The Washington Post appears to have broken two stories about the Russian connection late Friday. A story asserts that the Senate Intelligence Committee is asking for R campaign documents. Reuters finds an interesting detail:
"The Senate Intelligence Committee, investigating Russian meddling in U.S. 2016 election, has asked President Donald Trump's political organization to hand over all documents going back the campaign's launch in June 2015, the Washington Post reported on Friday, citing two people briefed on the request.
The letter from the Senate panel seeking all documents, emails and telephone records arrived at Trump's campaign committee last week and was addressed to its treasurer, the Post said.
This marked the first time the Trump campaign organization has been drawn into the bipartisan committee's investigation into Russian interference in the presidential election, it said."
I don't know if addressing it to the treasurer is a pro forma thing or whether it's a follow the money thing.
The other story is getting the bigger play: Russian ambassador told Moscow that Kushner wanted secret communications channel with Kremlin.
This happened during the transition, between election and inauguration. One question will be whether this channel was intended to continue operating after the inauguration.
Kushner's proposal allegedly involved using Russian "diplomatic facilities," which in reference to the Russians probably means their spy equipment.
I see a couple of immediate outcomes of this story. First, any possible future narrative that seeks to say that members of this regime were innocents suckered and sucked into the sinister Russian web is just about blown in advance. According to this story this was Kushner's proposal, and the Russians were at first surprised and even freaked out about it.
Second and most importantly, who was not supposed to know about this secret communication, and kept from knowing what was being communicated? The short answer so far might be everybody--including the Republican Congress.
This is more than yet another apparently amateurish, let's do it like we do in business arrangement, blithely ignoring existing institutions and all the inconvenient rules and laws that pertain. This is a serious challenge not only to all institutions of the federal government (including intelligence agencies and the military), but to the people currently in office, including elected members of the Republican party.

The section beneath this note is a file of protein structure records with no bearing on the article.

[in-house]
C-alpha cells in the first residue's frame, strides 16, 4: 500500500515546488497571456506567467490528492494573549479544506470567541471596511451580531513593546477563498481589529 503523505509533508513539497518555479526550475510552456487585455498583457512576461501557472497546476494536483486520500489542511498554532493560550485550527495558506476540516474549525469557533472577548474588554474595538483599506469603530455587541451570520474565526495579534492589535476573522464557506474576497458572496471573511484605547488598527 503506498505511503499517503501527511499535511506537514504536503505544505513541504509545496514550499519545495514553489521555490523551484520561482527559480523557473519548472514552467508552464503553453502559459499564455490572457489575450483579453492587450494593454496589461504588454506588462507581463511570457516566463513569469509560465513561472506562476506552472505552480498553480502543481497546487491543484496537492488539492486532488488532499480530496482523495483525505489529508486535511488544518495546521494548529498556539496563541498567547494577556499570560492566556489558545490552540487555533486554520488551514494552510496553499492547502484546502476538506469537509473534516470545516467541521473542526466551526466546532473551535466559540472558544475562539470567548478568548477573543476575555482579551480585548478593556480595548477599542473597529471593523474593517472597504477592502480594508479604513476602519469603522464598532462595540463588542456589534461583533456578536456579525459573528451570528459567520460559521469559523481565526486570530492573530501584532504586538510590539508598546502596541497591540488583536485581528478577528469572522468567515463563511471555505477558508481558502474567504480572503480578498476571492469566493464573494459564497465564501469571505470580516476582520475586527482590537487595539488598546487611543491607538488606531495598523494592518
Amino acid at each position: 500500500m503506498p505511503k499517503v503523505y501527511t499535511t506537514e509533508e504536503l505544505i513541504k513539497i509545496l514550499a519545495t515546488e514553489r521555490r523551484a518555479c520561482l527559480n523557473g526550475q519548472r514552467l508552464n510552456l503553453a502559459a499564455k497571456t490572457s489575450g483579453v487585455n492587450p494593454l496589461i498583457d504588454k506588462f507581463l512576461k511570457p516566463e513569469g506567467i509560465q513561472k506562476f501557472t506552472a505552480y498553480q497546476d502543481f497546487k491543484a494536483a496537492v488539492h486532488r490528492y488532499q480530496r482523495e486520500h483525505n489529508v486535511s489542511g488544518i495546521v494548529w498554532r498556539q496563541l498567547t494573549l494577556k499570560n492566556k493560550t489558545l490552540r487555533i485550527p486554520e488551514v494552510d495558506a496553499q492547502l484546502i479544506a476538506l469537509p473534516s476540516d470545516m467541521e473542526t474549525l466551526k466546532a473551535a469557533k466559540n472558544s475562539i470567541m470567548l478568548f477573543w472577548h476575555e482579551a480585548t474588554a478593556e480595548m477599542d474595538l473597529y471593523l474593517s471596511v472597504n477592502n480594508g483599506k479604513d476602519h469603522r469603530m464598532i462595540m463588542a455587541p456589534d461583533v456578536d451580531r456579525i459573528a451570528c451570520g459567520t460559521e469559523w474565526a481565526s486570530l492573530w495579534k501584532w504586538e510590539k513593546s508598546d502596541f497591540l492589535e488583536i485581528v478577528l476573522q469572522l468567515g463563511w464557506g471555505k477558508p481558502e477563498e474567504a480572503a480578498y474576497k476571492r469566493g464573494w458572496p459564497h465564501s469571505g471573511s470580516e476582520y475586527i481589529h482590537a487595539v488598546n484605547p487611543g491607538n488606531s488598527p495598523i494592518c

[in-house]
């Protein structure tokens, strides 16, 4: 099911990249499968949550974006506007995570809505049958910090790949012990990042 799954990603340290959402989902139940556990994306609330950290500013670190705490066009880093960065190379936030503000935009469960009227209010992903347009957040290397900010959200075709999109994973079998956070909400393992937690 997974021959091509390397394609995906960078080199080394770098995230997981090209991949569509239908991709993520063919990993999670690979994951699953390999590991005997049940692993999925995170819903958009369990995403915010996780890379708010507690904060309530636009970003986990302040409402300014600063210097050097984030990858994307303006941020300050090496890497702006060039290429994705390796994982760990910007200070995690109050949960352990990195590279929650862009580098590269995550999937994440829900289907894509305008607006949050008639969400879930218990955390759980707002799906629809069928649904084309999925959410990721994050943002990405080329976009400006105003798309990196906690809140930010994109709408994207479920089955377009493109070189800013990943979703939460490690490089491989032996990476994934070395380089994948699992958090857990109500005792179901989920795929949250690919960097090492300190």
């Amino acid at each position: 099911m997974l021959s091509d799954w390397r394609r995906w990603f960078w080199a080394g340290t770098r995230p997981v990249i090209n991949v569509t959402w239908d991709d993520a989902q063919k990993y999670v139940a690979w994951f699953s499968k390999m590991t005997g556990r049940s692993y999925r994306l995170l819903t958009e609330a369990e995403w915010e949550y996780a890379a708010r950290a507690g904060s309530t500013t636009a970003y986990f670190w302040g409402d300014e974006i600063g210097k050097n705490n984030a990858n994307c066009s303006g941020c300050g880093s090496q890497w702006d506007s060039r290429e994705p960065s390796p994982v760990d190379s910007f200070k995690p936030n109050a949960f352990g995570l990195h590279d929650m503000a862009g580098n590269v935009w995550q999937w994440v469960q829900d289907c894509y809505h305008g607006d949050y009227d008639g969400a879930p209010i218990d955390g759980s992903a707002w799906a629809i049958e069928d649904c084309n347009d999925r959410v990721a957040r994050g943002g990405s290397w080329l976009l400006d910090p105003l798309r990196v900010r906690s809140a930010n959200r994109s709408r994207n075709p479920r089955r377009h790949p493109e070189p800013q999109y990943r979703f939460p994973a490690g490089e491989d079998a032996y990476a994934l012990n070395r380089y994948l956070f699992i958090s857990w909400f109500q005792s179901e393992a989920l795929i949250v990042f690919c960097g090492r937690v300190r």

If this is perceived as a slight to R congressional leadership especially, the regime may find it is out of friends on Capitol Hill. That alone could make this story a real watershed, if another was needed.
Update: The New York Times confirms major elements of the Post story and adds details here. Reuters reported yet more unreported Kushner contacts during and after the campaign, and this nugget:
"FBI investigators are examining whether Russians suggested to Kushner or other Trump aides that relaxing economic sanctions would allow Russian banks to offer financing to people with ties to Trump, said the current U.S. law enforcement official."
Reuters added in summary a context that so many reports forget:
The contacts between Trump campaign associates and Russian officials during the presidential campaign coincided with what U.S. intelligence agencies concluded was a Kremlin effort through computer hacking, fake news and propaganda to boost Trump’s chances of winning the White House and damage his Democratic opponent, Hillary Clinton.
David Frum of the Atlantic underscores this political connection, the two halves of the story: the resources that Russia committed to electing our dictator apprentice (including Facebook ads revealed last week) and these Kushner contacts.
Frum also connects (as I did yesterday) the money--the Russian banks-- and the dictator apprentice's refusal to disclose finances to this political result, the takeover of the US government, with this Watergate-punned question: What does he owe and to whom does he owe it?
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